Well, it’s the Fifth of November; Samhain (that’s pronounced sow-en) is very much upon us and winter, that bane of my life, is on the way. I’m already lighting the stove in the evening now, and of course fire is important in these Celtic lands. It’s the season of the Fire Festival, that ancient Pagan ritual. (Cheerfully adopted by the Christians, of course.)
Samhain was the Celtic version; it has equivalents all over the world. The Celtic year was divided in two ways, one solar and the other lunar. The Celts weren’t daft (well, not as daft as some I can think of) and they knew damn fine that lunar calendars are not consistent; a twelve-month lunar year and the solar one are different in length, since a lunar month is 29.5 days. This adds up to only 354 days in a 12-month year, which means that relying on it is hopeless as far as the seasons are concerned. And for an agrarian people like the Celts, the seasons were really important.
Hot cross buns. That’s what this article is about. So why do I have a picture of a Roman sculpture of a bull’s head here instead of a nice snap of some hot cross buns?
Well, hot cross buns actually originated in Assyria as a part of worship of the Moon Goddess Ishtar. At least that is the earliest record we have of them. The Egyptians continued the tradition of offering cakes to their Moon-Goddess Hathor. They decorated the cakes with bull’s horns, as the ox was the preferred sacrifice of the Goddess. The cakes, therefore, were symbolic of the sacrificed bull, whose flesh would be eaten by worshippers.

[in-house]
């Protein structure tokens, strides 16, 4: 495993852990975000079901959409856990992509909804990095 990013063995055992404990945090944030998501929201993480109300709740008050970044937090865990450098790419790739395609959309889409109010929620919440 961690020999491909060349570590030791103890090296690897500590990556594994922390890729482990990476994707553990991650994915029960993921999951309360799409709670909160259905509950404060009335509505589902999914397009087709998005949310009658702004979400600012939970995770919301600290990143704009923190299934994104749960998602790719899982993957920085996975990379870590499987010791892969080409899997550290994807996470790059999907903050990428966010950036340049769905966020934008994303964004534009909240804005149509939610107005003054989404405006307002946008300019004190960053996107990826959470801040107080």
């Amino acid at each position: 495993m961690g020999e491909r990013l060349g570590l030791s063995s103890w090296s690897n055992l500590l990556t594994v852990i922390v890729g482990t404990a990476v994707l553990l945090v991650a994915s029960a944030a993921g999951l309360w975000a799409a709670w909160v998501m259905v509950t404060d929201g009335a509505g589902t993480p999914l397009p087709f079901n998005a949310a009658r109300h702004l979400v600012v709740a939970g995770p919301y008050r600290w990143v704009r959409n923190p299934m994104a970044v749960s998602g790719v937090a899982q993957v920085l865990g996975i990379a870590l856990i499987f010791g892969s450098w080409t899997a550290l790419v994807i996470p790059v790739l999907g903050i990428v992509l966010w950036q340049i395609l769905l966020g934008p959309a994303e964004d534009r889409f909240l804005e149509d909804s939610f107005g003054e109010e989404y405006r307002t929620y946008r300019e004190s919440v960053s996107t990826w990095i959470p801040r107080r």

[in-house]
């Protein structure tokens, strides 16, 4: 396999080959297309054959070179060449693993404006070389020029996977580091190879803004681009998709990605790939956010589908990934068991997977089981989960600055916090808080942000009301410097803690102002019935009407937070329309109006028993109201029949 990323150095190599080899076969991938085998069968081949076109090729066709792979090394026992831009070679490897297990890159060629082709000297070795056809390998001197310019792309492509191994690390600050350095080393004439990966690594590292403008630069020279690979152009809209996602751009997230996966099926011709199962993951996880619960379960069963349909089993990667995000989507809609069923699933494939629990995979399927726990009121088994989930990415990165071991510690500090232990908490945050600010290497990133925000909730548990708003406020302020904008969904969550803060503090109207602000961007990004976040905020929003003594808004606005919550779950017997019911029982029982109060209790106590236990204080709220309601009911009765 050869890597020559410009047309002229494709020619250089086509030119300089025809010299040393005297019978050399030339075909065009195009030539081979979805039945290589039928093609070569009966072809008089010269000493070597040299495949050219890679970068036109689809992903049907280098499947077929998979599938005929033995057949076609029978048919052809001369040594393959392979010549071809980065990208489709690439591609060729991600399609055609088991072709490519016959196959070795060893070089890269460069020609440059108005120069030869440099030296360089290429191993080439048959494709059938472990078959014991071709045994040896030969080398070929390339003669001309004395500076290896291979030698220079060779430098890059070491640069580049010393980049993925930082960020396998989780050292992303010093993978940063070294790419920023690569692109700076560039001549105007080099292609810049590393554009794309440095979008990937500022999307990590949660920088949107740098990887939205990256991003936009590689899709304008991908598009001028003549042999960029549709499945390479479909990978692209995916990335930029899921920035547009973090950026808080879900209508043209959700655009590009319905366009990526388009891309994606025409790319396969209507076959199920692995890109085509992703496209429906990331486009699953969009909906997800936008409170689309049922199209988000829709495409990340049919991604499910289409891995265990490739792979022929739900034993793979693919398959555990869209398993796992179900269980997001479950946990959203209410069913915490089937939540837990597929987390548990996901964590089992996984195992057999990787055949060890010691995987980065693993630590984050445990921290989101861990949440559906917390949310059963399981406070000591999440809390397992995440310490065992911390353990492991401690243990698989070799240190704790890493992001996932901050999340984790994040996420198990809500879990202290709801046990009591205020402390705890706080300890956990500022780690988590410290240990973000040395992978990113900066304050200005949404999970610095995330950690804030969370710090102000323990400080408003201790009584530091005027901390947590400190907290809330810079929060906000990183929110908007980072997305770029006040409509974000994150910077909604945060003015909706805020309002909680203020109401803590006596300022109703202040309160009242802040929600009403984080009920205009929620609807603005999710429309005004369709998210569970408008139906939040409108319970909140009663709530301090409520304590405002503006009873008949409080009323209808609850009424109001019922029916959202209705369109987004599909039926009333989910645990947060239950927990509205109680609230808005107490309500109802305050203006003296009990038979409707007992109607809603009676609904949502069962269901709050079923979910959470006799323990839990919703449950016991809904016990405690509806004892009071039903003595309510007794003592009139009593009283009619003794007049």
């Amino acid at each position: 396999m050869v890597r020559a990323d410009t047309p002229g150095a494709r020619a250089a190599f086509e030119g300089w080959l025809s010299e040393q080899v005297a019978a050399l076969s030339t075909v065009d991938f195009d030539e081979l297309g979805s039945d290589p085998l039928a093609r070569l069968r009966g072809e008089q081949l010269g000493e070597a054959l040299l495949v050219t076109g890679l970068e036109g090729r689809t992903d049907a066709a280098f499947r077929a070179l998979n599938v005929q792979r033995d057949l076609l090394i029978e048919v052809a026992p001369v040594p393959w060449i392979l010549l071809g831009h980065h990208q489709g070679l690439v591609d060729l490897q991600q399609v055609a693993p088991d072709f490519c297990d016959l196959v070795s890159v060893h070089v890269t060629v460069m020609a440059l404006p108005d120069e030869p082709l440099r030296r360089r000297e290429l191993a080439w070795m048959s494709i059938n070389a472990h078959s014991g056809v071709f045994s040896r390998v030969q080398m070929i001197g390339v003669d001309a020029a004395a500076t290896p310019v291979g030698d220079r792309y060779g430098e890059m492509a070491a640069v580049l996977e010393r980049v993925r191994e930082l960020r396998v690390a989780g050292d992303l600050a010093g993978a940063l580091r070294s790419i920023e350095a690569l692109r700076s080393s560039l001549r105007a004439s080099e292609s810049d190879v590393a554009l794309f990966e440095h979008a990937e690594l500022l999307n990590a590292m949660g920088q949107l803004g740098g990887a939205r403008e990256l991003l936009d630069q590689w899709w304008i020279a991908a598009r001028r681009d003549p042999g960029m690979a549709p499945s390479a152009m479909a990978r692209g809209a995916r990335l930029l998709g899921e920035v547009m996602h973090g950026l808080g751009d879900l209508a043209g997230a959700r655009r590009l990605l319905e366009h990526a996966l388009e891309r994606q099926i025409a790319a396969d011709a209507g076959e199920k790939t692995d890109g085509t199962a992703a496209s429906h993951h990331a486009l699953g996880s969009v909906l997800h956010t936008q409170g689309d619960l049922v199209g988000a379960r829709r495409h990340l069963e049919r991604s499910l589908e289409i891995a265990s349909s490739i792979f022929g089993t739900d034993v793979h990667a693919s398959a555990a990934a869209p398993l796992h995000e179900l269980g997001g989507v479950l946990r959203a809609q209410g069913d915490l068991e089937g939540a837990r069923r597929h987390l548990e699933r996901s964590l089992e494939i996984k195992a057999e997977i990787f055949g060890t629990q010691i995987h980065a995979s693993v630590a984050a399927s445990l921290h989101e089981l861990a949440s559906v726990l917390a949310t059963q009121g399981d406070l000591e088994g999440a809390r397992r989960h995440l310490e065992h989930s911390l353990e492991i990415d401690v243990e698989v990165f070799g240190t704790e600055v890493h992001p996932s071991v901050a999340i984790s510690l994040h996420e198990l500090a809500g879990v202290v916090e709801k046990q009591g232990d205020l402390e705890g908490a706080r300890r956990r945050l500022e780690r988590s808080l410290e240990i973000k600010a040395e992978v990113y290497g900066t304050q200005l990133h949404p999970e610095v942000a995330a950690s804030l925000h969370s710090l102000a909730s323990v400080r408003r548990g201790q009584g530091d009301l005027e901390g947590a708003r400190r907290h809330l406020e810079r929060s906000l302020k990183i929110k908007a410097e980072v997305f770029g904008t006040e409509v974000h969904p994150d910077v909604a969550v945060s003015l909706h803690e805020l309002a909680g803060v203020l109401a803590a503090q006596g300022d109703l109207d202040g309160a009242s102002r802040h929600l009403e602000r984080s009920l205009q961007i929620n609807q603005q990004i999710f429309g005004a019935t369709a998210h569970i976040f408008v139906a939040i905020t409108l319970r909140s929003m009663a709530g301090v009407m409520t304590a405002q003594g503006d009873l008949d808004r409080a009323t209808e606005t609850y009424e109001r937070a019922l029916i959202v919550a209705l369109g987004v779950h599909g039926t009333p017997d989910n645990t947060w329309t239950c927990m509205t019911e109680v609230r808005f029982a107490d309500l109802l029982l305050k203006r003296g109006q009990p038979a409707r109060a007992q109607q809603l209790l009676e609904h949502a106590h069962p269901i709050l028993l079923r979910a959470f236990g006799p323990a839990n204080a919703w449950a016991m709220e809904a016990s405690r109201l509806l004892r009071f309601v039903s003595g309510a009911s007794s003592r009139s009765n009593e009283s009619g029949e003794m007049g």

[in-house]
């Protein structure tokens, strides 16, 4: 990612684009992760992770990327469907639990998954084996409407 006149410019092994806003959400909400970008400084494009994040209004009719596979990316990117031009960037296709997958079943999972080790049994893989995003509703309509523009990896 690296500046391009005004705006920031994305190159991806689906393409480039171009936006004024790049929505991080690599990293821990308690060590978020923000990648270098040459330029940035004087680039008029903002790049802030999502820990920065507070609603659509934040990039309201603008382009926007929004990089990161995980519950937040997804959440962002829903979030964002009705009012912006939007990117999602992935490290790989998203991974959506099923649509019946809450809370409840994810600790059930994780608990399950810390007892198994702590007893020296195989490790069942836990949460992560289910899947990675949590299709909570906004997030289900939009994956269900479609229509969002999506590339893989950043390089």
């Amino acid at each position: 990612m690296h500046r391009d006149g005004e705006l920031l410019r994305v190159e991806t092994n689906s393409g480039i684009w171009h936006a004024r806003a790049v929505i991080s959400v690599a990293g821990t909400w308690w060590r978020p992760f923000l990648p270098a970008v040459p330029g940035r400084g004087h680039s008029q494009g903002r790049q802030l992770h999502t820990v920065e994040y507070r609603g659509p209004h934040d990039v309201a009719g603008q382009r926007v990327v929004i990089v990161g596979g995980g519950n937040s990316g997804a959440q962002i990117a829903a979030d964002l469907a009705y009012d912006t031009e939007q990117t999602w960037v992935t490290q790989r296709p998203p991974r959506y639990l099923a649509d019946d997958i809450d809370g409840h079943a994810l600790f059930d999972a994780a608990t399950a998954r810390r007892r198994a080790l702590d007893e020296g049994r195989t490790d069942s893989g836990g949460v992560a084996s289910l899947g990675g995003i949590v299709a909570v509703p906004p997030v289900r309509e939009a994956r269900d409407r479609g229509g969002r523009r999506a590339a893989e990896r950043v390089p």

It is now over twenty years since the fall of the Berlin Wall; for many young people, the Cold War, of which it was the most compelling symbol, is no more than a history lesson. In my desk here I have a small piece of concrete, with paint on, which was recovered from that wall and sold as a tourist trinket. It is perhaps the most telling one I have.
Our children do not, as those of my generation did, live in daily fear of being blown to pieces by atomic bombs or dying an agonising death from radiation sickness. They do not walk into their schools to find posters saying “Better Dead Than Red” on the walls, nor do they crowd around flickering television sets alongside their anguished parents, watching as Kennedy drew his line in the ocean, and curled his finger around the trigger of nuclear Armageddon. And for this we should all be very, very thankful indeed. No child should have to live with nightmares like those. Continue reading “The Realpolitik of Islamism”